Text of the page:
You read labels that say “HFCS”, or High Fructose Corn Syrup, or corn syrup….but what does that mean? If corn is in HFCS...well, corn is a vegetable so it must be healthy, right? Well, don’t be fooled. HFCS is a form of sugar and like all simple sugars, gives our body empty calories that turn into fat without providing any fiber, vitamins or antioxidants.
HFCS, like ALL simple sugars, is quickly absorbed into the bloodstream and forces insulin to spike, leading to a mild hypoglycemia and then two hours later it makes us hungry and forces us to eat again...
This creates a Vicious Cycle of Hunger -
Hunger = Sugar Eating = Insulin Spikes = Hypoglycemia = More Eating
with the cycle repeating again and again, several times a day!
The result is all too well known: obesity, leading over time to type 2 diabetes and high blood pressure, with the final result being heart disease and stroke. In this respect, HFCS is as dangerous and as unhealthy as cane sugar or any other calorie-containing artificial sweetener. But is it more dangerous than cane sugar?
Since the 1970’s, the use of HFCS as sweetener in sodas, baked goods and packaged products has increased dramatically in the US, as it cheaper and easier to use and more tasty. As the use of HFS has coincided with the dramatic increase in obesity, scientists and consumers alike legitimately questioned whether HFCS was behind the obesity epidemic. Well, after decades of serious scientific work, all the evidence points to HFCS being as bad but no worse than cane sugar in contributing to obesity. Too much added sugar of any kind contributes an excess of empty calories that lead to weight gain, type 2 diabetes, heart disease, metabolic syndrome and liver disease, several forms of cancer, and tooth decay. While HFCS is part of the cause of high levels of obesity and diabetes in our country, it is not the only villain; consider that from 1970 to 2000 the average person in the US has increased its consumption of fat by almost 50%, compared to sugars increased by about 25%.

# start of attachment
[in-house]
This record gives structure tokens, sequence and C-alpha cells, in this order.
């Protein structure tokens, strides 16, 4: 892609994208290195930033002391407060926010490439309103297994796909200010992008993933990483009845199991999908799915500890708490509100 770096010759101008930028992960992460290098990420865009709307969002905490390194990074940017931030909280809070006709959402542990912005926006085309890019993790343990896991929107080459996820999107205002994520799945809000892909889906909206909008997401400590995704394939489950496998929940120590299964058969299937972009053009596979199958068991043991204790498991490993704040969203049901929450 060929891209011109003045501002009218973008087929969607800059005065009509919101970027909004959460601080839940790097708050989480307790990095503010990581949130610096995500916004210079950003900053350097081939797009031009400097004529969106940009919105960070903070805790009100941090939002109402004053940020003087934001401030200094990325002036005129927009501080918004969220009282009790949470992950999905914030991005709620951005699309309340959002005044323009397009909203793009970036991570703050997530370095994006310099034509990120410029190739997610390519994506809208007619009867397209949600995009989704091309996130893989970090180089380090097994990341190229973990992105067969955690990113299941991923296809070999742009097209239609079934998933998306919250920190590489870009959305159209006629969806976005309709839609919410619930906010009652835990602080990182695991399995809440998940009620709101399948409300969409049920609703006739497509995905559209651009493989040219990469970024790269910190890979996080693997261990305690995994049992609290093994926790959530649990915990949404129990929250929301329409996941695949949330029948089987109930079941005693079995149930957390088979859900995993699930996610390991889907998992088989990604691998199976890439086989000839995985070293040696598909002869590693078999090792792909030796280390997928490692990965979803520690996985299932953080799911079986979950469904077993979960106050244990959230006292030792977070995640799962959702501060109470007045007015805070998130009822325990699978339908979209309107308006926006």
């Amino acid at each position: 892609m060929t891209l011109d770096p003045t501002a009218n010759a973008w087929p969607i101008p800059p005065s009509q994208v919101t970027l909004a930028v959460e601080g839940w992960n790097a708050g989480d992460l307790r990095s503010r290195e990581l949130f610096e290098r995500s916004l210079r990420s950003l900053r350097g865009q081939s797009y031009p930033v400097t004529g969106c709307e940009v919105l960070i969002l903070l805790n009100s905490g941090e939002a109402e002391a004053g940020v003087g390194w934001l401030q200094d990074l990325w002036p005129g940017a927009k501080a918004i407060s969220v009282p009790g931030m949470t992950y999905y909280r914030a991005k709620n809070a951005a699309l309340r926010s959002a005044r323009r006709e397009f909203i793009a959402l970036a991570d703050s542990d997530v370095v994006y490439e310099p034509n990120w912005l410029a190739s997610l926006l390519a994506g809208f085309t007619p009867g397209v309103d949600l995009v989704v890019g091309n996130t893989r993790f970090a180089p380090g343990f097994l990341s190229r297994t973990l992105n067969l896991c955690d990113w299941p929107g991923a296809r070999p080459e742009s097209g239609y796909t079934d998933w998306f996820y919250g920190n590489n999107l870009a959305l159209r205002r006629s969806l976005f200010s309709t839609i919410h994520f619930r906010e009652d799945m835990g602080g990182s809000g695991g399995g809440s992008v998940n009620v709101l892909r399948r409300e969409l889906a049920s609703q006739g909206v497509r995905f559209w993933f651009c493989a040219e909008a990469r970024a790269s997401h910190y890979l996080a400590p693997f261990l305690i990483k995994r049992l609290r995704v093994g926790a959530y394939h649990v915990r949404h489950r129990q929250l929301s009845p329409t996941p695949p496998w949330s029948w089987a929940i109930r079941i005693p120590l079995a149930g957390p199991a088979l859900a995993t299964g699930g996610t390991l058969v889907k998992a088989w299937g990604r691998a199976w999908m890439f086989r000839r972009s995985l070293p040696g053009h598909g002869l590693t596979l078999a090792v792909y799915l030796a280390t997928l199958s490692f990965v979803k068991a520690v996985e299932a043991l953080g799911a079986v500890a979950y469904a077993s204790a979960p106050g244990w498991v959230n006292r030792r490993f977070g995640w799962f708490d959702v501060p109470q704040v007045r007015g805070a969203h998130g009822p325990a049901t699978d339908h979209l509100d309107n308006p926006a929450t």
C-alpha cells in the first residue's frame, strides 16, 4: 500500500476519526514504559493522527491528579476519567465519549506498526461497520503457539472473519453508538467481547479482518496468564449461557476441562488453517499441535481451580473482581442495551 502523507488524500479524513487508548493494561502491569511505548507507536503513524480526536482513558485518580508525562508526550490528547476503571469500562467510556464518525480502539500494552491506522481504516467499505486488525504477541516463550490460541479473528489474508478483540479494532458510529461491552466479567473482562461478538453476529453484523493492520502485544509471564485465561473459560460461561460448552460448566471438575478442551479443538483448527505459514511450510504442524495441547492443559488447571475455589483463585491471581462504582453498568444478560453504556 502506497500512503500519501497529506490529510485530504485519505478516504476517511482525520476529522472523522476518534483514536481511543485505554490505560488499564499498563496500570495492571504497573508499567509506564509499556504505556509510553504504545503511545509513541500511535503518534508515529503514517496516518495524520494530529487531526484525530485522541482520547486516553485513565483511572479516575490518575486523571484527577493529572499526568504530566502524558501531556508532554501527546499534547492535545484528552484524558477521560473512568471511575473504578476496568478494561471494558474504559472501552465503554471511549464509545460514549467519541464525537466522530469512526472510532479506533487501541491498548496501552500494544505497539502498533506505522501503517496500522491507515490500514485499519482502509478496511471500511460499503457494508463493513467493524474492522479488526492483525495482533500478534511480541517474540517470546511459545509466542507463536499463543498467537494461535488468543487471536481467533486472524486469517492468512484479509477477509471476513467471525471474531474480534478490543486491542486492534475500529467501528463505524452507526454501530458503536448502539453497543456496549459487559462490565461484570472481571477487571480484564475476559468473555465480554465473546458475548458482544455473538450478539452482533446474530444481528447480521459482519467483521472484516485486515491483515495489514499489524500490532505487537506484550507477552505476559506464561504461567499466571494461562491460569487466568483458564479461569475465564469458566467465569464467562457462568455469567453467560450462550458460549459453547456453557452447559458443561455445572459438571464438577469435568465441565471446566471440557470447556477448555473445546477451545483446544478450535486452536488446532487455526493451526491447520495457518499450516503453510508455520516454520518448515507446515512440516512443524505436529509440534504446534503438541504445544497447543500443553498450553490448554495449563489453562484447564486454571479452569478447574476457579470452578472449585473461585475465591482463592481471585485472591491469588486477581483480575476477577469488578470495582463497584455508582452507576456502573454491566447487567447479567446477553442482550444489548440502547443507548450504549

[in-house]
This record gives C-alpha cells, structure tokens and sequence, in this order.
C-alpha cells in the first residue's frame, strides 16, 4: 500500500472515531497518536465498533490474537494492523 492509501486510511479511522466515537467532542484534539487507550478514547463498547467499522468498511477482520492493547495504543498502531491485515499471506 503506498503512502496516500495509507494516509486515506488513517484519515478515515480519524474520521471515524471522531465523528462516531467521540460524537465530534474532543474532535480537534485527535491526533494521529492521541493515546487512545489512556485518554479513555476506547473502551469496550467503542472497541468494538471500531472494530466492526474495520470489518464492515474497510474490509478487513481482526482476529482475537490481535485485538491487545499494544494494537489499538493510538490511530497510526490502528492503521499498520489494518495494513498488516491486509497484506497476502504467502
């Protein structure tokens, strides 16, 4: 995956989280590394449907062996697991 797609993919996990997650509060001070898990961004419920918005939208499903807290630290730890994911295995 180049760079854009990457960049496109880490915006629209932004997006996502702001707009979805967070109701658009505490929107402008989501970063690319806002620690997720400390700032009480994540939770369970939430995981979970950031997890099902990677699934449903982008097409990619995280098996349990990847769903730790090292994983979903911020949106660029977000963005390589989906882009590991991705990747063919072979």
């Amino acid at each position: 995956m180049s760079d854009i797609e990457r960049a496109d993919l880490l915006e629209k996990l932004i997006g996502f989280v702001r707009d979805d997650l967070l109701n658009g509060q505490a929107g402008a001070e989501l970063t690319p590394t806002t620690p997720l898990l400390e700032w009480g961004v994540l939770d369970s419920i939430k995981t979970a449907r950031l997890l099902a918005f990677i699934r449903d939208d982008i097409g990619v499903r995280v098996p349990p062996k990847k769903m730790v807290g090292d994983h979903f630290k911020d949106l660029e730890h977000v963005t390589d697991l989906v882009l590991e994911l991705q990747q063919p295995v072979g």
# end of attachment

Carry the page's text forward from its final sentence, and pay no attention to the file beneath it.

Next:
The American Heart Association recommends most women get at most 100 calories a day of added sugar from any source, and men get no more than 150. That equates to about 6 teaspoons of added sugar for women and 9 for men. Additionally, HFCS is not the only sweetener that contains fructose. Honey is approximately 50% fructose and 50% glucose and fruit and nectar-based sweeteners may have more fructose than glucose.
The corn industry will try to fool you to think corn syrup is ok. Please don’t fall for it. They have even gone so far as calling it naturally occurring corn sugar.
So what can YOU do to cut out HFCS and other fattening and dangerous sugars?
Check to see what is in the food you are eating
This will eliminate the chance you are eating genetically modified foods.
Eat whole foods
This means real food not pre-packaged food
CUT out sugary drinks
Think before you eat
You would be surprised to find out how many foods have corn syrup as one of their ingredients.
Be smart, be healthy!
To your health!